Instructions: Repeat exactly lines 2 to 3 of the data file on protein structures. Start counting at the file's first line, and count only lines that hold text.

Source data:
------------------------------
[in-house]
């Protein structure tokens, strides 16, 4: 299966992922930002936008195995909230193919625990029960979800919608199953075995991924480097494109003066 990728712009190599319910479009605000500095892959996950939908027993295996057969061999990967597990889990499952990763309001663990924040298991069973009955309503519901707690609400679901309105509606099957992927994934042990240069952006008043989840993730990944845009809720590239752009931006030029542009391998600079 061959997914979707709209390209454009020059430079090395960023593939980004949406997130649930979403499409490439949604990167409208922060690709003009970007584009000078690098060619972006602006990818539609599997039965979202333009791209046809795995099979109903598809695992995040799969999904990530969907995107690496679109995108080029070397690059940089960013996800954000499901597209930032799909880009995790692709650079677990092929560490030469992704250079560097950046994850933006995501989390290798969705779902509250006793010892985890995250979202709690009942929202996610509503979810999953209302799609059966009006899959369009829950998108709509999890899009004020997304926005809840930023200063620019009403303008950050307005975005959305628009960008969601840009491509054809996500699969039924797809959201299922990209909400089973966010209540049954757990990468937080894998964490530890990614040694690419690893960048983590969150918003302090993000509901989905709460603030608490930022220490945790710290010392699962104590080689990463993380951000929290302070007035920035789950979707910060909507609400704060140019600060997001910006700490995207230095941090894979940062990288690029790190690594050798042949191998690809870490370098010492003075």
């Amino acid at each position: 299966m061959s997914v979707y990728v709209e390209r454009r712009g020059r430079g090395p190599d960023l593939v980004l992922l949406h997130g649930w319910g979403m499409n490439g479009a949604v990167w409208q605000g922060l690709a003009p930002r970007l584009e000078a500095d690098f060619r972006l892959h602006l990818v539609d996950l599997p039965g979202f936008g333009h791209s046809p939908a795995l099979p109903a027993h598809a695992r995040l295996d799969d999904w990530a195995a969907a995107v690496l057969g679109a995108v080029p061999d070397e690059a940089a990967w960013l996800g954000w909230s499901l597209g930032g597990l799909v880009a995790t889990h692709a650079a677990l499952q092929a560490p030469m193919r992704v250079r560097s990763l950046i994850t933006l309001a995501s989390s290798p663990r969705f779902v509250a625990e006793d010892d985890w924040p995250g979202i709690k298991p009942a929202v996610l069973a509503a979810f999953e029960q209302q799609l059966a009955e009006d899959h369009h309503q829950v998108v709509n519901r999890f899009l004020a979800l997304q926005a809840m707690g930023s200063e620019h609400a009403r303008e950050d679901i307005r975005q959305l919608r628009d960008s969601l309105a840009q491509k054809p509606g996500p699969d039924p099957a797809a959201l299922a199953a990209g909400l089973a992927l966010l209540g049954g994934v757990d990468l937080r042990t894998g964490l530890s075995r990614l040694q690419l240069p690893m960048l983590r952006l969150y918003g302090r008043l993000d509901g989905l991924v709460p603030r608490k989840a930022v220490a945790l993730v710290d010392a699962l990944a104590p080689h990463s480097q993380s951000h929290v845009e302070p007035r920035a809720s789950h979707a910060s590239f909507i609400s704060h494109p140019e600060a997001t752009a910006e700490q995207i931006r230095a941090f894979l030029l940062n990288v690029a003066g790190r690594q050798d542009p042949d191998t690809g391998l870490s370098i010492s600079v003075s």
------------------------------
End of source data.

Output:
């Protein structure tokens, strides 16, 4: 299966992922930002936008195995909230193919625990029960979800919608199953075995991924480097494109003066 990728712009190599319910479009605000500095892959996950939908027993295996057969061999990967597990889990499952990763309001663990924040298991069973009955309503519901707690609400679901309105509606099957992927994934042990240069952006008043989840993730990944845009809720590239752009931006030029542009391998600079 061959997914979707709209390209454009020059430079090395960023593939980004949406997130649930979403499409490439949604990167409208922060690709003009970007584009000078690098060619972006602006990818539609599997039965979202333009791209046809795995099979109903598809695992995040799969999904990530969907995107690496679109995108080029070397690059940089960013996800954000499901597209930032799909880009995790692709650079677990092929560490030469992704250079560097950046994850933006995501989390290798969705779902509250006793010892985890995250979202709690009942929202996610509503979810999953209302799609059966009006899959369009829950998108709509999890899009004020997304926005809840930023200063620019009403303008950050307005975005959305628009960008969601840009491509054809996500699969039924797809959201299922990209909400089973966010209540049954757990990468937080894998964490530890990614040694690419690893960048983590969150918003302090993000509901989905709460603030608490930022220490945790710290010392699962104590080689990463993380951000929290302070007035920035789950979707910060909507609400704060140019600060997001910006700490995207230095941090894979940062990288690029790190690594050798042949191998690809870490370098010492003075």
């Amino acid at each position: 299966m061959s997914v979707y990728v709209e390209r454009r712009g020059r430079g090395p190599d960023l593939v980004l992922l949406h997130g649930w319910g979403m499409n490439g479009a949604v990167w409208q605000g922060l690709a003009p930002r970007l584009e000078a500095d690098f060619r972006l892959h602006l990818v539609d996950l599997p039965g979202f936008g333009h791209s046809p939908a795995l099979p109903a027993h598809a695992r995040l295996d799969d999904w990530a195995a969907a995107v690496l057969g679109a995108v080029p061999d070397e690059a940089a990967w960013l996800g954000w909230s499901l597209g930032g597990l799909v880009a995790t889990h692709a650079a677990l499952q092929a560490p030469m193919r992704v250079r560097s990763l950046i994850t933006l309001a995501s989390s290798p663990r969705f779902v509250a625990e006793d010892d985890w924040p995250g979202i709690k298991p009942a929202v996610l069973a509503a979810f999953e029960q209302q799609l059966a009955e009006d899959h369009h309503q829950v998108v709509n519901r999890f899009l004020a979800l997304q926005a809840m707690g930023s200063e620019h609400a009403r303008e950050d679901i307005r975005q959305l919608r628009d960008s969601l309105a840009q491509k054809p509606g996500p699969d039924p099957a797809a959201l299922a199953a990209g909400l089973a992927l966010l209540g049954g994934v757990d990468l937080r042990t894998g964490l530890s075995r990614l040694q690419l240069p690893m960048l983590r952006l969150y918003g302090r008043l993000d509901g989905l991924v709460p603030r608490k989840a930022v220490a945790l993730v710290d010392a699962l990944a104590p080689h990463s480097q993380s951000h929290v845009e302070p007035r920035a809720s789950h979707a910060s590239f909507i609400s704060h494109p140019e600060a997001t752009a910006e700490q995207i931006r230095a941090f894979l030029l940062n990288v690029a003066g790190r690594q050798d542009p042949d191998t690809g391998l870490s370098i010492s600079v003075s």